Never was the truth of the adage that a chain is as strong as its weakest link more conclusively demonstrated than on Saturday afternoon on Yale field. Except for a few minutes in the third period, the University team outplayed its opponents, but in spite of this, misplays blighted Harvard's hopes when they were highest. These mistakes showed the weak links in the chain which gave way under the strain.

The discouraging, and yet encouraging, feature in both these critical instances of misplay is that in both cases the mistake was of a very elementary nature; discouraging, because fumbling and disobedience to the rules should be unknown in the work of a finished team; encouraging, because such faults are from their simplicity easy for the coaches to attack. The keen football heads that will direct the work of next year's team cannot fail to profit by this experience.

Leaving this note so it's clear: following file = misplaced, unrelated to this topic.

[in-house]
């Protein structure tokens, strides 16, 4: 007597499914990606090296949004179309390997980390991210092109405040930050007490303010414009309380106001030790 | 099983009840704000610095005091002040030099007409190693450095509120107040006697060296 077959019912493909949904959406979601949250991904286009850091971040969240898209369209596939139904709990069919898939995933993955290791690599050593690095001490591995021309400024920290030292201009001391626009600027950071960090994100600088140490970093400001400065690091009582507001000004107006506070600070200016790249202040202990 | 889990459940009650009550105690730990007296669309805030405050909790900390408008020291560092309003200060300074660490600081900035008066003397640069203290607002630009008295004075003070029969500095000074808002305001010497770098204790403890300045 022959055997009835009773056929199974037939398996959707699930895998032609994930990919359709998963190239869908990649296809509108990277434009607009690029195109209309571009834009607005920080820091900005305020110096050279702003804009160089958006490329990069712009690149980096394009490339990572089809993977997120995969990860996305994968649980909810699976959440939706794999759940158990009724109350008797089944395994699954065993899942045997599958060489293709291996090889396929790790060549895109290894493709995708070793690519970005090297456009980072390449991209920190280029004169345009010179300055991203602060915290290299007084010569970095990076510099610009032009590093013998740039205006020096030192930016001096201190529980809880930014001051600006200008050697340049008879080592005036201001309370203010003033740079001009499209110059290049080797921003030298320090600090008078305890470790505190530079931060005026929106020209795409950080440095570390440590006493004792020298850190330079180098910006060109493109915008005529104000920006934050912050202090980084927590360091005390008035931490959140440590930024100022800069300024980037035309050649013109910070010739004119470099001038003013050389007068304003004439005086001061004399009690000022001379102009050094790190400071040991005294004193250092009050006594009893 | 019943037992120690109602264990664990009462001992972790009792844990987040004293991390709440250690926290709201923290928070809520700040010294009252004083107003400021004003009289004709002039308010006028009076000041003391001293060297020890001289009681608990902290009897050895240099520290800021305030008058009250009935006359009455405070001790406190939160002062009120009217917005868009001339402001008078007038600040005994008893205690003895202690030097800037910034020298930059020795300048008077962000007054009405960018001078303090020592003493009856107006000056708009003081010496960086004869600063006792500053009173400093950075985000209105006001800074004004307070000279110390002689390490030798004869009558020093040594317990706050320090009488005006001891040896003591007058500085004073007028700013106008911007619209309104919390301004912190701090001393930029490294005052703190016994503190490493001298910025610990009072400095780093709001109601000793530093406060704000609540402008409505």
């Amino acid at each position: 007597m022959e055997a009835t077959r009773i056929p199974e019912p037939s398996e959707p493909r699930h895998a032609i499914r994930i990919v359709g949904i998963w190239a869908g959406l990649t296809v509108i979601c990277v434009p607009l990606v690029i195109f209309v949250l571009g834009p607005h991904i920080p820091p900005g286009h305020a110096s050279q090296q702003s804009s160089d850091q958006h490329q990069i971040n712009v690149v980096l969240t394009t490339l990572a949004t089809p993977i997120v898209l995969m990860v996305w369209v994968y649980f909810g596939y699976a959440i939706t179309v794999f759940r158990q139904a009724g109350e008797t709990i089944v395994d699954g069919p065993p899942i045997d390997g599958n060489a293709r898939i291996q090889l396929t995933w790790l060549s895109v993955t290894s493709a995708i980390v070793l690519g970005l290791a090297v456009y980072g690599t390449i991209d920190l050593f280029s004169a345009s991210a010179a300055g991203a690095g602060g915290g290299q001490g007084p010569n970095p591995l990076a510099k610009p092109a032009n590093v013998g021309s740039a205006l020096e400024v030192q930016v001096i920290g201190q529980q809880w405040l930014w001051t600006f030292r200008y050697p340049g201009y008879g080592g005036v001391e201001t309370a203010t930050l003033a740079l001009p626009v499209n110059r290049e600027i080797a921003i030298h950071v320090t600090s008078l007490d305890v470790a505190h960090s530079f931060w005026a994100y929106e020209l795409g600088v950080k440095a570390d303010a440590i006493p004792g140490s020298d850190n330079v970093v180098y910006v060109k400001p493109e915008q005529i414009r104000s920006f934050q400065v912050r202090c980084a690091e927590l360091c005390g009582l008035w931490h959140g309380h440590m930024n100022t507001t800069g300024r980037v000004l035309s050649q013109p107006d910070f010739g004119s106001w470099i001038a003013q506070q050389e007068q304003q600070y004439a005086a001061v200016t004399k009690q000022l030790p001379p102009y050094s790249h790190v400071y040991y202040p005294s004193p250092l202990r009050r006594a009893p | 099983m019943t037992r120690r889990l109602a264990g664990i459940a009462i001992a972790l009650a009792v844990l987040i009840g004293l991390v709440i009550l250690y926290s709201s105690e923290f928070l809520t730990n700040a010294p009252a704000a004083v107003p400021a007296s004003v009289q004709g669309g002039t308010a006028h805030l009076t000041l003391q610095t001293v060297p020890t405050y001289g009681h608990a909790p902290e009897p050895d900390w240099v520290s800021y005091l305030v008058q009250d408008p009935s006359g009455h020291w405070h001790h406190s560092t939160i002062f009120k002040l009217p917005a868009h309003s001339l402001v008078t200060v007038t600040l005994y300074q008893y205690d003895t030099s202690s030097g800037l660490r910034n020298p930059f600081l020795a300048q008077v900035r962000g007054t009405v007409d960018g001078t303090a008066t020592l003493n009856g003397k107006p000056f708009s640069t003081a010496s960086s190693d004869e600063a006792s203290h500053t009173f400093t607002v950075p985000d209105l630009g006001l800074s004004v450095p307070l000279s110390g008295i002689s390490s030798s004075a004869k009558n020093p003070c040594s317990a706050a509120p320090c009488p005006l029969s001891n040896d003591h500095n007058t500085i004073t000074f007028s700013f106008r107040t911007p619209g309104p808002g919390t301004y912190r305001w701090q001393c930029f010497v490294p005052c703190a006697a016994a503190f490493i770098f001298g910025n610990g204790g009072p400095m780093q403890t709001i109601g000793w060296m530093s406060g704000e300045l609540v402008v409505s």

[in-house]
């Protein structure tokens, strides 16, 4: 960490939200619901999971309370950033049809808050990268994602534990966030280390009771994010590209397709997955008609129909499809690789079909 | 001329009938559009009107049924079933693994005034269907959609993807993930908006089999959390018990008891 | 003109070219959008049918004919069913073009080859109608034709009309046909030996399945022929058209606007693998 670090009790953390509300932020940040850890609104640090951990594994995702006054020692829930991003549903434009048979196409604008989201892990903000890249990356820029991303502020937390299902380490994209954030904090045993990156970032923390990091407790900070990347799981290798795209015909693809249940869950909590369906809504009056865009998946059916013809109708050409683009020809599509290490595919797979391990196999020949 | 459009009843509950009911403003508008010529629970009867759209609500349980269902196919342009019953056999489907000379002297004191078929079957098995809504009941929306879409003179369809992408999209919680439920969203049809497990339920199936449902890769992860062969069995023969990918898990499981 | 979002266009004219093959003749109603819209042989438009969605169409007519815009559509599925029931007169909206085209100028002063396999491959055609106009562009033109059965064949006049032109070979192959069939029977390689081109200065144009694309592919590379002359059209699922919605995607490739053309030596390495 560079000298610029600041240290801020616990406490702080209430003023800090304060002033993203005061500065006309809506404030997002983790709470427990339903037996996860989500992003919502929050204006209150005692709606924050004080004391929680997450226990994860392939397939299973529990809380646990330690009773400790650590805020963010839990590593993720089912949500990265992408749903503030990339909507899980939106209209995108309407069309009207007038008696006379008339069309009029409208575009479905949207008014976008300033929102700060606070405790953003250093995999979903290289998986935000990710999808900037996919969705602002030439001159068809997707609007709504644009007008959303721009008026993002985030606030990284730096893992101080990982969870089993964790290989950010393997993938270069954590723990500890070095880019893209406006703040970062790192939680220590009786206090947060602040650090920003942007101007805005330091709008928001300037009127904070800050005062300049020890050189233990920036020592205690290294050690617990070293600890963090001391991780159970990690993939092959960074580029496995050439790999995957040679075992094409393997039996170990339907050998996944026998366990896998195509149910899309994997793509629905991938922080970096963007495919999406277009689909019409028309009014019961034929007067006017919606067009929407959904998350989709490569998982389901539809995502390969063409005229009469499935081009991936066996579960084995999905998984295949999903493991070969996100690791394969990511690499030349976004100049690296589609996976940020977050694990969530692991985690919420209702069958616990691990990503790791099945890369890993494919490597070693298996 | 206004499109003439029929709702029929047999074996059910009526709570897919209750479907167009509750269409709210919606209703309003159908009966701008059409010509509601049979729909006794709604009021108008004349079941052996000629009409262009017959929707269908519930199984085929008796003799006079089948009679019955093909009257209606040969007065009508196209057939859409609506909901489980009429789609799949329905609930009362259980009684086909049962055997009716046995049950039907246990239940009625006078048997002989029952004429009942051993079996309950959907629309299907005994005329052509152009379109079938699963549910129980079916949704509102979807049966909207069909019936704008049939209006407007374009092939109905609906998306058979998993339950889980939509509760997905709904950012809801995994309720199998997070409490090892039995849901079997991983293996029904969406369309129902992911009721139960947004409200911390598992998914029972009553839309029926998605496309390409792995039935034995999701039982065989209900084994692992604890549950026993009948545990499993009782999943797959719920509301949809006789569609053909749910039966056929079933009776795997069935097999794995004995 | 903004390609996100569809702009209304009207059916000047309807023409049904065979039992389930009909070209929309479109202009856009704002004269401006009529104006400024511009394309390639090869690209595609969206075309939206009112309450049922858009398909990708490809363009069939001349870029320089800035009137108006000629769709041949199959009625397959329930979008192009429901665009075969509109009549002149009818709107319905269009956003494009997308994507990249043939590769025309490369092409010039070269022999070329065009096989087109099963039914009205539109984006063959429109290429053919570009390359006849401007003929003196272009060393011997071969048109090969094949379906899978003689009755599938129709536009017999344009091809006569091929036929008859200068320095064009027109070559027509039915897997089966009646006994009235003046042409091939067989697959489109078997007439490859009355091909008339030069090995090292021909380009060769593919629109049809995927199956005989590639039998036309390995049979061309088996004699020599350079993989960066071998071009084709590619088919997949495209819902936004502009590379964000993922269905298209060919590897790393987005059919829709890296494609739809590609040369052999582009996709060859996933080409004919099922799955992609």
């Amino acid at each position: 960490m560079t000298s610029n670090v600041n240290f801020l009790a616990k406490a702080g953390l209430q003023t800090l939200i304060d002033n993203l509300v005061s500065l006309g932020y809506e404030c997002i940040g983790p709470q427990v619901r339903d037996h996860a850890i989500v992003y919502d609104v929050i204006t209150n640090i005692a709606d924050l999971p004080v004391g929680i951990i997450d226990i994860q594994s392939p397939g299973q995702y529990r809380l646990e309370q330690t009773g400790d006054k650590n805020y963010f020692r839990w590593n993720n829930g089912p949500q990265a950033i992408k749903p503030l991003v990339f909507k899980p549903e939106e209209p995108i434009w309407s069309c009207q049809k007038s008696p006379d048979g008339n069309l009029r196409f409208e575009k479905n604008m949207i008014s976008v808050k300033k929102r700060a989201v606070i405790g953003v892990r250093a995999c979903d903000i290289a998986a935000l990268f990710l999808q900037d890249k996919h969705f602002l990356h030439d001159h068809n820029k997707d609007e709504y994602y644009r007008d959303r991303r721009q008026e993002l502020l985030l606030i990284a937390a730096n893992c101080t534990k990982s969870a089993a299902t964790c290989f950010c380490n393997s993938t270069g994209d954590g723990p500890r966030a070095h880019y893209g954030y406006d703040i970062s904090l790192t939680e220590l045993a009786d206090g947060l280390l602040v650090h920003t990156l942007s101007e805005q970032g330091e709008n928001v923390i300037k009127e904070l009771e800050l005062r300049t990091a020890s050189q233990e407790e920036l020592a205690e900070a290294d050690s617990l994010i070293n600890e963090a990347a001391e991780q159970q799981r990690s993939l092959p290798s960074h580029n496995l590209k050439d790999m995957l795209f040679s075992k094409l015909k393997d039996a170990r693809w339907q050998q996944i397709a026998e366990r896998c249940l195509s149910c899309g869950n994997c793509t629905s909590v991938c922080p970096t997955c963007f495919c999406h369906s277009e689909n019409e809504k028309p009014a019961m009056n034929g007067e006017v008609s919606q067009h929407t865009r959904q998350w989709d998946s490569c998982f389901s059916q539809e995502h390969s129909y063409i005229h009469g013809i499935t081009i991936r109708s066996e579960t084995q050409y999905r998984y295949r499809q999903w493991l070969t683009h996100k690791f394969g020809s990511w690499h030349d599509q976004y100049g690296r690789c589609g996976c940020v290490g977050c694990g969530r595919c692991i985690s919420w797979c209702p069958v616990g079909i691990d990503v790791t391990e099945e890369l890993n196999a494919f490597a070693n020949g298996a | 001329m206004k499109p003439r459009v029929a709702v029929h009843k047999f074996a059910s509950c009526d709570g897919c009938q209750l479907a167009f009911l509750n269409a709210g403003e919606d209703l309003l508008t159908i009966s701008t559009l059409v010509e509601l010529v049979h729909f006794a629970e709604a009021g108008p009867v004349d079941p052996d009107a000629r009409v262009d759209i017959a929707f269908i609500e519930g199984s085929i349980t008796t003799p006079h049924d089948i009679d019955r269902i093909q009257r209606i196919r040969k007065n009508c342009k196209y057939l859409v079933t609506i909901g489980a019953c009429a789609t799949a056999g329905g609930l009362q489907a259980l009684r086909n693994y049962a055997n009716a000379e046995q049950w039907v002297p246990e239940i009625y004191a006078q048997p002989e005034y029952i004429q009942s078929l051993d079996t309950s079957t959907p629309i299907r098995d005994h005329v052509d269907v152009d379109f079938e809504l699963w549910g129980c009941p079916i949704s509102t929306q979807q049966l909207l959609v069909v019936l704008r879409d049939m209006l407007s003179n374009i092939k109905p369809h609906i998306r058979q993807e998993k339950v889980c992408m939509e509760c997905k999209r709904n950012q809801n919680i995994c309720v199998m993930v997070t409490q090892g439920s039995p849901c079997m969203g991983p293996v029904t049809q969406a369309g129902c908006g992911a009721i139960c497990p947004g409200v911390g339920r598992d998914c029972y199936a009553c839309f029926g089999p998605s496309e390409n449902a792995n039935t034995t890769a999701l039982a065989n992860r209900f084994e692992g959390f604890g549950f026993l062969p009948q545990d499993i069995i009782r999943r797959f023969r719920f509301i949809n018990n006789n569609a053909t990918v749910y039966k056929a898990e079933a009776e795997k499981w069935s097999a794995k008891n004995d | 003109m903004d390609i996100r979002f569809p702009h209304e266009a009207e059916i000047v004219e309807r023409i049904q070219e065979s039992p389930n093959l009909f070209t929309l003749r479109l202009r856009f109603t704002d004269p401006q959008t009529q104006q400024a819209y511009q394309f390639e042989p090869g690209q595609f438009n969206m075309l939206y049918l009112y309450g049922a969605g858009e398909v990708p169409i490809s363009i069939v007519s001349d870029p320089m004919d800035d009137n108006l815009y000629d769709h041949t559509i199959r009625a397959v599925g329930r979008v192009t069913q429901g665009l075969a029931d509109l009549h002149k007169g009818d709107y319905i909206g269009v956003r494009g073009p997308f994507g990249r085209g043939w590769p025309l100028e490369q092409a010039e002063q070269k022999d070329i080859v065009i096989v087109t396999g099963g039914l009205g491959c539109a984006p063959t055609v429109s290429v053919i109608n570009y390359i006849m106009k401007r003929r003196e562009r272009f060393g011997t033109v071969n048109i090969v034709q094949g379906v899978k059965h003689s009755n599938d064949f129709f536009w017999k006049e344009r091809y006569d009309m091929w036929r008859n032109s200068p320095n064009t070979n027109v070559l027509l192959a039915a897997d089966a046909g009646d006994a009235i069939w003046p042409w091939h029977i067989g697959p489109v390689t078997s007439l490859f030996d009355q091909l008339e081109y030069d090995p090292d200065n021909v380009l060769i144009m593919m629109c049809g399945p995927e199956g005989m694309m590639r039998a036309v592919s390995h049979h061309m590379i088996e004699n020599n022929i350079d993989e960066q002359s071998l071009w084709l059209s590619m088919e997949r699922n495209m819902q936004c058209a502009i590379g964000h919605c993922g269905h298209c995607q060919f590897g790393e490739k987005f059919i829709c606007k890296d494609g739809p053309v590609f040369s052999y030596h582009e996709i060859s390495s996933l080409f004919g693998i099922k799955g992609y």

To the Yale players and coaches is due the greatest credit for the unheard of rapidity with which the team developed in the last two weeks of its season. They attacked and solved a problem which popular opinion deemed impossible.

Without doubt the University team had an "off day," but nevertheless rushed the ball twice as far as its opponents. Such work is far more to be considered than individual misplays in looking to the future. The men showed well-grounded knowledge of the game and undeniable physical power both in breaking up the much heralded tackle-shift attack, and also in offensive play. From the point of view of next year's team, these are the really significant elements of Saturday's game, for although deplorable and unfortunate to the last degree, fumbling and holding can be corrected, while nobody can teach brain and brawn.